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Intel pitches Pentium M at embedded arena

Banias for routers, not just notebooks

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It's official: Intel's Pentium M processor, codenamed Banias and the heart of the company's Centrino platform, is an embedded chip.

Intel today relaunched the part as a processor for communications applications, targeting routers, switches and telecoms gear - a long way from the mobile computing world Intel launch the part at back in March. Intel previously touted its Low Voltage and Ultra-low Voltage Pentium III chips at the embedded space with mixed success.

Intel's pitch is that the Pentium M's low power consumption - and consequent much-reduced heat generation - plus its high performance - it's faster than a 2.4GHz Pentium 4, don't forget, even though it maxes out at 1.6GHz - makes the part ideal for high-density networking equipment.

That sets the Pentium M up against the likes of PowerPC, Transmeta and MIPS, and will give them a run for their money. The Intel chip's SSE2 technology isn't a patch on Motorola's AltiVec, and the upcoming 0.13 micron SOI PowerPC 7457 at 1.3GHz consumes 16.6W (the Pentium M eats 12-25W at 1.6GHz), but the processor's raw performance should give Motorola pause for thought. And 1.3GHz is the best Motorola can do - the Pentium goes up to 1.6GHz today, and beyond when the 90nm Dothan version ships later this year. In that timeframe, Motorola might have reached 2GHz (depending on which roadmap you've seen), but still at 0.13 micron, so Intel is likely to beat it on wattage too.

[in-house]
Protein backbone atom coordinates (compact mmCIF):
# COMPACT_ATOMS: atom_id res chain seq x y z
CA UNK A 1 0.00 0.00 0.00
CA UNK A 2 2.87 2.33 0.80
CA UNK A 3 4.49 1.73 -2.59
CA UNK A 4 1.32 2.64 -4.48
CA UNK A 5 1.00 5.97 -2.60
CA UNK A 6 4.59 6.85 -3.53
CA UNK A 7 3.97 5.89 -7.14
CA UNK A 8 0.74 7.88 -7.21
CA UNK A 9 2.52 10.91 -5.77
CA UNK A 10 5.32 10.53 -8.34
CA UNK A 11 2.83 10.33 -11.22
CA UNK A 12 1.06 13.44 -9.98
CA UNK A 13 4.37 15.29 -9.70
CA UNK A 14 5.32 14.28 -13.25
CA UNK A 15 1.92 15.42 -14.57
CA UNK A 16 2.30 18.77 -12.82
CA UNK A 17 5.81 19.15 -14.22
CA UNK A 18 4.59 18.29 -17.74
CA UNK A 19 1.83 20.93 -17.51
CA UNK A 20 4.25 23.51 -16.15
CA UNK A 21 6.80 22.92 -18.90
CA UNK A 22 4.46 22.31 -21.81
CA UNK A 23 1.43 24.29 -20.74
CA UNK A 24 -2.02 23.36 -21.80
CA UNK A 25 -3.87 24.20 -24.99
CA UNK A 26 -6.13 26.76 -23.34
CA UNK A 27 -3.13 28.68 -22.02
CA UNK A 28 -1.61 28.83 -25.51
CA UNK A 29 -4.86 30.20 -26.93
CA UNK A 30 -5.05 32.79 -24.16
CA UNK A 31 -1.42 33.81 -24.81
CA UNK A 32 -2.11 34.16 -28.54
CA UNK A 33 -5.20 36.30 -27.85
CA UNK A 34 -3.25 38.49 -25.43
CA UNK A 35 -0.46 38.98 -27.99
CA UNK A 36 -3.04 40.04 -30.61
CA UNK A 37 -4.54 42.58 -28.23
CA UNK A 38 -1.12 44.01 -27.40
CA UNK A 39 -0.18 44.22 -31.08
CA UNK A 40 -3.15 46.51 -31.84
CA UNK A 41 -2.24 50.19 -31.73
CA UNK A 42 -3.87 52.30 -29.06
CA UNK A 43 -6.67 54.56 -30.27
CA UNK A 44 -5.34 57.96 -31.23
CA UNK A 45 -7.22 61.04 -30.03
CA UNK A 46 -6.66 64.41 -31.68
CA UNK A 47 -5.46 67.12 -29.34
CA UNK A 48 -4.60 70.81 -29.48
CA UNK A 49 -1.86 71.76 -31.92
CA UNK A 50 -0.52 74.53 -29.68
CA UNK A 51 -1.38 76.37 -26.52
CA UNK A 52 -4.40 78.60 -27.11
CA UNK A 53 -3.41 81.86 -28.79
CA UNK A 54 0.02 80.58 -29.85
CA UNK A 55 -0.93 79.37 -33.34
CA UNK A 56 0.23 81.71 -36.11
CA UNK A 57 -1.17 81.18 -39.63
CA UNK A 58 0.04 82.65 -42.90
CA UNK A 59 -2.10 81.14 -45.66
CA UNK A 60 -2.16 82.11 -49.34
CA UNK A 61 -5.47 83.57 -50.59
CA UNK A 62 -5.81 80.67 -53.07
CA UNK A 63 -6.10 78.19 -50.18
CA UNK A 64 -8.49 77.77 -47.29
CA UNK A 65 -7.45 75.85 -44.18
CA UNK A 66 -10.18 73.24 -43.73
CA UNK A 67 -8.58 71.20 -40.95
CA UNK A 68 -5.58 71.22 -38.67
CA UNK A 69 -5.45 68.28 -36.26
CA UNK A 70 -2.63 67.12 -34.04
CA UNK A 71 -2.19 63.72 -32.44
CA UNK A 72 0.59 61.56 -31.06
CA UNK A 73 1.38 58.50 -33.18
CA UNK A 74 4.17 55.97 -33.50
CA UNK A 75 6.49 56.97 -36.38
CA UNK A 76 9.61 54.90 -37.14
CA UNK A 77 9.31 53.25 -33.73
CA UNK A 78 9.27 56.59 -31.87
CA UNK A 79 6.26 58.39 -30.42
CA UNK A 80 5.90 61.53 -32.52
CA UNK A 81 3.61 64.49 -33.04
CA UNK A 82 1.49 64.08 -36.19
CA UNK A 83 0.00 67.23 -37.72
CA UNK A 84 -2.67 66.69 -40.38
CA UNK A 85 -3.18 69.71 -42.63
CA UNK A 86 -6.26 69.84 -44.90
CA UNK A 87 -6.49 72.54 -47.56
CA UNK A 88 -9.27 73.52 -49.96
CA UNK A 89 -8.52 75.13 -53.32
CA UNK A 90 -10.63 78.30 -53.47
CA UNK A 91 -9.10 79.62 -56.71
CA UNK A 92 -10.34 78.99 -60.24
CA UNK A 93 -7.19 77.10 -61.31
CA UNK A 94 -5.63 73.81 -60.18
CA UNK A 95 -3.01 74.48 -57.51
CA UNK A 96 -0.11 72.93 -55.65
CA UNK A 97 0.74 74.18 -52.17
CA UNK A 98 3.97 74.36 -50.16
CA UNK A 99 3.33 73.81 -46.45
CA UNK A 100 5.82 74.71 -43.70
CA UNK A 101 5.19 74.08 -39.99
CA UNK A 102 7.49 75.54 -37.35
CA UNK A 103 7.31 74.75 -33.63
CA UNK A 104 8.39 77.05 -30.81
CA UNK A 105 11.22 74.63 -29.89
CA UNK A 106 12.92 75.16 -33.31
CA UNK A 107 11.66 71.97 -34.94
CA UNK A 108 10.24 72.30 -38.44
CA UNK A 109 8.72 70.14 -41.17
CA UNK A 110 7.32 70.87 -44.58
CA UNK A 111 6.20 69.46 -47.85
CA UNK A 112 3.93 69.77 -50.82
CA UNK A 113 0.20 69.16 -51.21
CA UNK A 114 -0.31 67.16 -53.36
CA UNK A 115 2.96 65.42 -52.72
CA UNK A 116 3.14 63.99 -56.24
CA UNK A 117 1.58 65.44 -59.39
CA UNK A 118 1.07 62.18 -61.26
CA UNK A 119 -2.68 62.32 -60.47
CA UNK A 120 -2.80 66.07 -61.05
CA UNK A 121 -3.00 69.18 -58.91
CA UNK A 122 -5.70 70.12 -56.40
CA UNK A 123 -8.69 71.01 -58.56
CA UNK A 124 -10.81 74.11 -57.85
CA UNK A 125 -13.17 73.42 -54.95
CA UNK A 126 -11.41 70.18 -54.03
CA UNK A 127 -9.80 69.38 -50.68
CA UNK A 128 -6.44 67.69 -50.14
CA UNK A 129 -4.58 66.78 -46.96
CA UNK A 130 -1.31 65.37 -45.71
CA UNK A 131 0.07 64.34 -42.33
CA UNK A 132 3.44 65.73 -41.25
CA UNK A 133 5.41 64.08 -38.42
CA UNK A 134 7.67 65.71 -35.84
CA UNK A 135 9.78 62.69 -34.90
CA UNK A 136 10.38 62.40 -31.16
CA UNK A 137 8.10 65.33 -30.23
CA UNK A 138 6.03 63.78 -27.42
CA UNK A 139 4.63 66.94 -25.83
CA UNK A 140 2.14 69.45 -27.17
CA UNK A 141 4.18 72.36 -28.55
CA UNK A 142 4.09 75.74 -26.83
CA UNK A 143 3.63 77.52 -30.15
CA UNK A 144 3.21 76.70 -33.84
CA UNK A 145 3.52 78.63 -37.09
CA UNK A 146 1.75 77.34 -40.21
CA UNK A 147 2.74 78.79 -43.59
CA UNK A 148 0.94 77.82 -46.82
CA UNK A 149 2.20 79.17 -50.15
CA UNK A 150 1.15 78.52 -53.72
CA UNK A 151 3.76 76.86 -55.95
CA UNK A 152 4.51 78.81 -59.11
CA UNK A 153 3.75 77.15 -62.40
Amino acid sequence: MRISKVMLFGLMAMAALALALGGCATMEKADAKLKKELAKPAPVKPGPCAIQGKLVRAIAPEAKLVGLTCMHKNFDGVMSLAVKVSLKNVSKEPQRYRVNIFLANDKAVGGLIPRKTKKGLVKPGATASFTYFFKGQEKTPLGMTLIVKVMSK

Intel says it has already signed Nokia to take the Pentium M.

The Pentium M processor is available now in two forms: a 1.6GHz part priced at $625 and a Low Voltage model running at 1.1GHz and priced at $257. Both prices are based on 10,000-unit quantities. ®

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